Upon importing a midi file, Musescore extracts time signatures from the file by looking at the time signature events, and stores them in a list. If there are no time signature events, Musescore sets the time signature for the whole file to 4/4.


Musescore extracts tempos from the tempo meta events in the midi file and add them to a tempo map. If no tempo events are present, Musescore ignores this information.


Musescore extracts the program (instrument/patch) of each midi channel (track) from the midi file and adds this information to each event in the track.


Here dynamics corresponds to the velocity of each note on event in a midi file. Musescore keeps the velocity in each note (except for rest notes). In MusicXML, the dynamics attribute of a note element corresponds to MIDI 1.0’s note on velocity. The conversion of dynamics from MIDI to MusicXML is therefore trivial.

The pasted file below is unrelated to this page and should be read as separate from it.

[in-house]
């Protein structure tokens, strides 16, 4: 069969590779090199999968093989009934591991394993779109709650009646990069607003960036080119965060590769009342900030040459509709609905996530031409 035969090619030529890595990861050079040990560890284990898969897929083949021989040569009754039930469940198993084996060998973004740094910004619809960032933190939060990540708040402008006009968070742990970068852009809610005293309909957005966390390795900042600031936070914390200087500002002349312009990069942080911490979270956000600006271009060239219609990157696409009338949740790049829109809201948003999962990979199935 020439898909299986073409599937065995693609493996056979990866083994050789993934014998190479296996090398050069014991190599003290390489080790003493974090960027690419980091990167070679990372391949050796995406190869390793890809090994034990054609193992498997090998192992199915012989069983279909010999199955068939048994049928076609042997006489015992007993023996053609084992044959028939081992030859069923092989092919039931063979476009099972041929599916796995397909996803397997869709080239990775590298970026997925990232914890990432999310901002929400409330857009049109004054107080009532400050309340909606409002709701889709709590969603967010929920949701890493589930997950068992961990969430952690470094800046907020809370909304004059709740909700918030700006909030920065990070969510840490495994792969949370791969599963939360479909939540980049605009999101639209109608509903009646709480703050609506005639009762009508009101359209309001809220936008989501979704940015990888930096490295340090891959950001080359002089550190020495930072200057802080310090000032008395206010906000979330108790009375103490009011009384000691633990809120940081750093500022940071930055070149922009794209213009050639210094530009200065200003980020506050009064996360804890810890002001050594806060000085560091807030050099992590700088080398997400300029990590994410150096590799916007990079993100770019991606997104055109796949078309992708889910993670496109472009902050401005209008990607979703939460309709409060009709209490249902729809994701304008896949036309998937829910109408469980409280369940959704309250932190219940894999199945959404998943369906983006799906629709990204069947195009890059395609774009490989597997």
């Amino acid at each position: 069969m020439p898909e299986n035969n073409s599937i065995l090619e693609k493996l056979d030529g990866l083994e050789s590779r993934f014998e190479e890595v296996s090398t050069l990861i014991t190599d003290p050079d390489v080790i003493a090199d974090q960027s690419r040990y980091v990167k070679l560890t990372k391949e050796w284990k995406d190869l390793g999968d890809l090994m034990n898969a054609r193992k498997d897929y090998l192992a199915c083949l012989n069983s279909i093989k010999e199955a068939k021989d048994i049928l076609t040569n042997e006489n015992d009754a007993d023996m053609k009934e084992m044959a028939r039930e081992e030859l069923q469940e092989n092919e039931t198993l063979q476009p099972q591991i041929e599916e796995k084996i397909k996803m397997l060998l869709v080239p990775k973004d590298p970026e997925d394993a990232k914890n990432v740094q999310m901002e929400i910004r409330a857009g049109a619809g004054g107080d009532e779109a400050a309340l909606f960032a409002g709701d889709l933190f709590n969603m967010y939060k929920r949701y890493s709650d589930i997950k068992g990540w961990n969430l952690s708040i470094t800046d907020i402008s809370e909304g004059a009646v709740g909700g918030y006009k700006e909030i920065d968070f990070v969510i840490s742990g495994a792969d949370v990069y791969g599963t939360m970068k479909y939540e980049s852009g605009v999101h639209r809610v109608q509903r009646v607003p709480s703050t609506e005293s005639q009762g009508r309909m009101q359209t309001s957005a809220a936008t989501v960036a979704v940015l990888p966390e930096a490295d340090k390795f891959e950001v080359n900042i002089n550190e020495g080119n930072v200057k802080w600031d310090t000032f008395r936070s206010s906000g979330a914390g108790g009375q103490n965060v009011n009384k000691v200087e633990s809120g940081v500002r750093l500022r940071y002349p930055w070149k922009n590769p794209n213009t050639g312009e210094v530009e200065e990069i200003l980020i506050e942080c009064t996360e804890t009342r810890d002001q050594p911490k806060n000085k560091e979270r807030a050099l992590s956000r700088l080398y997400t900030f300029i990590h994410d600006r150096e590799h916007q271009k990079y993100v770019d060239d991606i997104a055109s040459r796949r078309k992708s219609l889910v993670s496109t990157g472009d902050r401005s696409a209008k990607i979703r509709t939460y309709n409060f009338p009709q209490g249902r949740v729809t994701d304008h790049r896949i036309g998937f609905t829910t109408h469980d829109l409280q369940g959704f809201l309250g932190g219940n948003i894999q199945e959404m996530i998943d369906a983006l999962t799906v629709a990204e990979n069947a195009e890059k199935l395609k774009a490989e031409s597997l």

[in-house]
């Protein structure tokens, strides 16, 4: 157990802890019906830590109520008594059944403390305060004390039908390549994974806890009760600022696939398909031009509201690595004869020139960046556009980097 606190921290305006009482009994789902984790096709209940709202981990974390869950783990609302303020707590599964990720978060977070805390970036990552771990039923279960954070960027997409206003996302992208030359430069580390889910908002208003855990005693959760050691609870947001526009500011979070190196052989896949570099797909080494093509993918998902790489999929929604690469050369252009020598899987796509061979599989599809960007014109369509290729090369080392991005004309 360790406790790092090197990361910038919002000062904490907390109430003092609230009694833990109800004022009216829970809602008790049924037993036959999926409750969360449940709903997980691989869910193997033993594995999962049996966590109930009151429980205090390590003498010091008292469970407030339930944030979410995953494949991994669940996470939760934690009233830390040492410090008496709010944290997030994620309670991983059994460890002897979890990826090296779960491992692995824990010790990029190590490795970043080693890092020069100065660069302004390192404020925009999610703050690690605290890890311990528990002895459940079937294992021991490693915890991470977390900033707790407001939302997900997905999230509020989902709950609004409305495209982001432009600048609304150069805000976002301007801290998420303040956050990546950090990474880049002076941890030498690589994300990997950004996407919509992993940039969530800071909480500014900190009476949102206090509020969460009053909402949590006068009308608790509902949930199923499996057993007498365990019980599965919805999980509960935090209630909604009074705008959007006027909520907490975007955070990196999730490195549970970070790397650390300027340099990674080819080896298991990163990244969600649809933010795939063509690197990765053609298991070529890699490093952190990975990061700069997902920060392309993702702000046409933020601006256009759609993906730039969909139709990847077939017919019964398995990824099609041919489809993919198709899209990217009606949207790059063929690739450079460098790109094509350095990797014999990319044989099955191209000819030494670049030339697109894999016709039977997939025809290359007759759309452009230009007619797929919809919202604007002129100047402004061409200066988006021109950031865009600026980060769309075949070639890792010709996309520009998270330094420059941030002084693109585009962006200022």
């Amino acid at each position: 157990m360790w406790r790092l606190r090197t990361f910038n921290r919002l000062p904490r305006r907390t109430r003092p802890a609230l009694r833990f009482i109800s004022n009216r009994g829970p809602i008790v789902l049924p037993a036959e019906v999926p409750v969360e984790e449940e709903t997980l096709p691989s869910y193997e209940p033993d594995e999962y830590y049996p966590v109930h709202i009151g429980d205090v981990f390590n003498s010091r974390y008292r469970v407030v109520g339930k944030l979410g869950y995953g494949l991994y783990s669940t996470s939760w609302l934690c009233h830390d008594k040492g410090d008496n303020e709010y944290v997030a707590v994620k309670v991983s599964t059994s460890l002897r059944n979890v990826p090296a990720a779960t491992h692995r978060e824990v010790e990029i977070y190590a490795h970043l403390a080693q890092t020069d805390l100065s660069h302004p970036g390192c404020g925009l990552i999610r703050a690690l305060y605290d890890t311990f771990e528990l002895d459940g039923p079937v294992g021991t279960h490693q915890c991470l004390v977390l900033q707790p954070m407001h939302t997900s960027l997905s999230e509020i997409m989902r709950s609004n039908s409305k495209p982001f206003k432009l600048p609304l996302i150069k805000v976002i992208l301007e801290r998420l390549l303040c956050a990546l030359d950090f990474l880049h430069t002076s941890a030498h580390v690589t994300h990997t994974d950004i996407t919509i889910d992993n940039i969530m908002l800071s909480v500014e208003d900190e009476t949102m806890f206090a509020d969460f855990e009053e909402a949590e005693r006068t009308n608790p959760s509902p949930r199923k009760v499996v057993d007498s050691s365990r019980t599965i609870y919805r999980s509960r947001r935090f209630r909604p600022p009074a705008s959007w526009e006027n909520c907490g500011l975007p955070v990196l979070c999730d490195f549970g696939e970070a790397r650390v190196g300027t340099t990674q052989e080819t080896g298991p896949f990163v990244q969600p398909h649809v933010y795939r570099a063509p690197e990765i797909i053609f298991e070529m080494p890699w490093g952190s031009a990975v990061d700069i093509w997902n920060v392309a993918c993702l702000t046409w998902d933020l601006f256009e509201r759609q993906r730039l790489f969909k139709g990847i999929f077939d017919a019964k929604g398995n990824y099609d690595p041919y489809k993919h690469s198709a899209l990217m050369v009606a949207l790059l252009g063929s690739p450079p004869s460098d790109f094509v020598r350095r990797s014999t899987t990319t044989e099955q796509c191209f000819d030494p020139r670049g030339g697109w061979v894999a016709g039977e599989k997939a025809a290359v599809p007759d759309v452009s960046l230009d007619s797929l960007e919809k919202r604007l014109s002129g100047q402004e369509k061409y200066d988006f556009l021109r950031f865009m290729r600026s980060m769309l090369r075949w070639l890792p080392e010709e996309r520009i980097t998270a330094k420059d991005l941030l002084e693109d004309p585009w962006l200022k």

Rhythm here means percussion. Musescore identifies the 10th channel as percussion (General MIDI standard) and sets it as a drum track or unpitched instrument in MusicXML. In our data corpus, however, most of the midi files that have percussion parts do not make use of the 10th channel. As a result, Musescore treats these percussion parts as pitched instruments with percussion clefs. So one can identify find the percussion parts by looking at the clef, although this is not a desirable way to do so.


Melody extraction and segmentation is still an open-research area in computing. In fact, while there have been many algorithms proposed to do so, no one algorithm has been proven to be most efficient. In our project we have mostly relied on good MIDI data that has manually separated the melody line, which can be clearly read by Musescore. While we have tried to use the MMA for this extraction, the MMA has clearly documented that it does not extract melody lines per se. It extracts only what it calls “streams”, which are not melody lines but are rather moving part lines that may have some form of cohesion. The MMA (Grouper Program) is only capable of segmenting the melody line into smaller parts if the melody line is already given, i.e. if it is a monophonic line.